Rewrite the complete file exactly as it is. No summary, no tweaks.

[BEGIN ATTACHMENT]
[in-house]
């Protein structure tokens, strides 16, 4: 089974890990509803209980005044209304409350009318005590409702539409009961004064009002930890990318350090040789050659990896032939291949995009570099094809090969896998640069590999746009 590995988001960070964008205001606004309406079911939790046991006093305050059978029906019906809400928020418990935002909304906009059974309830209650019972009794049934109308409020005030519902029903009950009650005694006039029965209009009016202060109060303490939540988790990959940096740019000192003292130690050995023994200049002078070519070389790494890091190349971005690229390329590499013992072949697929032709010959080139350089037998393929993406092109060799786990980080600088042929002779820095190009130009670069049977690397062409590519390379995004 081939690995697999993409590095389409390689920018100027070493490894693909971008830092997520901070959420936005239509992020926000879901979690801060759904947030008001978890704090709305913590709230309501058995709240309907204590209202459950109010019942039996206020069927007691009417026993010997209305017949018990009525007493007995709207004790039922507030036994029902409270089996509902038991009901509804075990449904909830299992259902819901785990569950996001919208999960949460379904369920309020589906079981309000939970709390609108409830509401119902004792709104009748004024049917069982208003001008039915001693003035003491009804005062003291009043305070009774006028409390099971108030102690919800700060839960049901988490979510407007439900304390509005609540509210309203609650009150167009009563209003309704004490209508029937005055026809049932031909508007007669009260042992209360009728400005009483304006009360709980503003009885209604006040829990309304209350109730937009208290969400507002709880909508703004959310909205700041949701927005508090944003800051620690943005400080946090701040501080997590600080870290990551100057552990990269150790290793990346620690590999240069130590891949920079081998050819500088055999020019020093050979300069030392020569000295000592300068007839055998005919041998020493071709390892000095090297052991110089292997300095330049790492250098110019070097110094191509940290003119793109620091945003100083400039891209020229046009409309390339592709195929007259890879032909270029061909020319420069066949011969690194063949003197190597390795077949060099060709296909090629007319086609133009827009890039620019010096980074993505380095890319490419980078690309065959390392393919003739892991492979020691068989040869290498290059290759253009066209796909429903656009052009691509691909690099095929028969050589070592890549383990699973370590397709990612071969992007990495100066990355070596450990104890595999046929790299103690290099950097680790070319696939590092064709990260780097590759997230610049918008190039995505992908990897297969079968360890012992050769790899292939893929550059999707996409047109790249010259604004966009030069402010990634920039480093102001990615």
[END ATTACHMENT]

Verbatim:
[in-house]
């Protein structure tokens, strides 16, 4: 089974890990509803209980005044209304409350009318005590409702539409009961004064009002930890990318350090040789050659990896032939291949995009570099094809090969896998640069590999746009 590995988001960070964008205001606004309406079911939790046991006093305050059978029906019906809400928020418990935002909304906009059974309830209650019972009794049934109308409020005030519902029903009950009650005694006039029965209009009016202060109060303490939540988790990959940096740019000192003292130690050995023994200049002078070519070389790494890091190349971005690229390329590499013992072949697929032709010959080139350089037998393929993406092109060799786990980080600088042929002779820095190009130009670069049977690397062409590519390379995004 081939690995697999993409590095389409390689920018100027070493490894693909971008830092997520901070959420936005239509992020926000879901979690801060759904947030008001978890704090709305913590709230309501058995709240309907204590209202459950109010019942039996206020069927007691009417026993010997209305017949018990009525007493007995709207004790039922507030036994029902409270089996509902038991009901509804075990449904909830299992259902819901785990569950996001919208999960949460379904369920309020589906079981309000939970709390609108409830509401119902004792709104009748004024049917069982208003001008039915001693003035003491009804005062003291009043305070009774006028409390099971108030102690919800700060839960049901988490979510407007439900304390509005609540509210309203609650009150167009009563209003309704004490209508029937005055026809049932031909508007007669009260042992209360009728400005009483304006009360709980503003009885209604006040829990309304209350109730937009208290969400507002709880909508703004959310909205700041949701927005508090944003800051620690943005400080946090701040501080997590600080870290990551100057552990990269150790290793990346620690590999240069130590891949920079081998050819500088055999020019020093050979300069030392020569000295000592300068007839055998005919041998020493071709390892000095090297052991110089292997300095330049790492250098110019070097110094191509940290003119793109620091945003100083400039891209020229046009409309390339592709195929007259890879032909270029061909020319420069066949011969690194063949003197190597390795077949060099060709296909090629007319086609133009827009890039620019010096980074993505380095890319490419980078690309065959390392393919003739892991492979020691068989040869290498290059290759253009066209796909429903656009052009691509691909690099095929028969050589070592890549383990699973370590397709990612071969992007990495100066990355070596450990104890595999046929790299103690290099950097680790070319696939590092064709990260780097590759997230610049918008190039995505992908990897297969079968360890012992050769790899292939893929550059999707996409047109790249010259604004966009030069402010990634920039480093102001990615």